Surprises and wonderful discoveries are numerous in Manistee County. However they often require an adventurous spirit and a willingness to travel unpaved roadways. Today, just such a road led through glorious autumn colors and sleepy north county farmland to the brand new Iron Fish Distillery. Just follow the blue Pure Michigan signs from the highway. They lead to Dzuibanek Rd. From there you just have to follow the fish – metal fish, appropriately placed, that point the way.
Iron Fish, named after the Steelhead that populate the nearby Betsie River, is a reality that sprang from a whim on a 2013 Scottish vacation. Co-owners and brothers-in-law, Richard Anderson and David Wallace were traveling to the Island of Islay off the coast of Scotland. Islay is famous for its smokey flavored scotch derived from the local peat that flavors the barley and the water. It is also a world renowned mecca for whiskey tourism. Anderson and Wallace thought they were simply on a scotch tasting vacation, till they came across a farm based distillery in the center of the island. David Wallace already owned the 119 acre farm in Thompsonville and was dabbling in growing hops. Somewhere in the middle of the whiskey tastings Richard Anderson said, “I know what we can do with your farm.” and the idea began to germinate. Four days after returning to the United States, David Wallace called with the news that he had researched distillery equipment manufacturers around the world, found that the Kothe Company in Germany was the finest, and put down a deposit. At this point, Anderson knew it was really going to happen and said with a smile, “we thought it might be a good time to tell the wives.” Their wives are sisters, Sarah Anderson and Heidi Bolger, who came on board with the plans and a family industry was launched. Iron Fish Distillery was established and became one of just forty farm based distilleries in the United States and the first in the Great Lakes Region.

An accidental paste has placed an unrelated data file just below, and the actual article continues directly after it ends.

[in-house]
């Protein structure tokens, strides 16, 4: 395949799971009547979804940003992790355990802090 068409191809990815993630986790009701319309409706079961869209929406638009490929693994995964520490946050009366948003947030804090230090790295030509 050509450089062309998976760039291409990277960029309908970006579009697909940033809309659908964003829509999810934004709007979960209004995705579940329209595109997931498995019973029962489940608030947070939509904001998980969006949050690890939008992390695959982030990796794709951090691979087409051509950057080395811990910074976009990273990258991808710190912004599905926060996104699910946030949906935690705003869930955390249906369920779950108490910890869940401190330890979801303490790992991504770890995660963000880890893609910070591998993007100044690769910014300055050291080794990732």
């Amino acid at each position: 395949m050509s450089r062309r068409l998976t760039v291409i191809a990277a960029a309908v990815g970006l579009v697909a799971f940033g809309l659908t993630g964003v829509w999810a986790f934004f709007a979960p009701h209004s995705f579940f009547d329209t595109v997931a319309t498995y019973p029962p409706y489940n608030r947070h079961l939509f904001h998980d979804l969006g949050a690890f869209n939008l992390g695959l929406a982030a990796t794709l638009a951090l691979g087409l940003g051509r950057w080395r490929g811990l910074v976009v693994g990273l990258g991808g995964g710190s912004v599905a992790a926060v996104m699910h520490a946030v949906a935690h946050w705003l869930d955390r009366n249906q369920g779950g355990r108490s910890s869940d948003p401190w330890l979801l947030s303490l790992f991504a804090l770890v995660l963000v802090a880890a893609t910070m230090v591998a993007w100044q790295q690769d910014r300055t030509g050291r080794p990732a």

It probably goes without saying that farming is an integral part of a farm based distillery. Since none of the partners had extensive background in agriculture, they accepted guidance from Michigan State University. The result has been a non-GMO, organic farm that is environmentally safe. In their tasting room, they proudly display their MAEAP certification which stands for Michigan Agricultural Environment Assurance Program. Their first crop of Jupiter White Winter Wheat was successfully harvested in July and is now being made into Iron Fish Vodka and White Whiskey. The owners are committed to obtaining as many ingredients locally as they can to give their spirits a signature flavor. They have even been experimenting with capturing local yeast cultures along the Betsie River.
The walls of the tasting room are decorated with history of the farm. It was originally purchased as a farm in the 1890’s by George Chamberlain who passed it to his son Victor and Victor’s wife Martha. They ran it until the mid 1990’s. Iron Fish has had many visitors who knew the Chamberlains and who have also shared stories. One of their discoveries has been that Victor also had an interest in distilling spirits and ran a still throughout the prohibition era. Another story resulted in a cocktail creation at Iron Fish called “Martha’s Mule.” Ask the bartender for details as it is a funny story. They plan to do a reception for the friends and family of the Chamberlains and I found myself wishing I had a connection because it sounded like so much fun.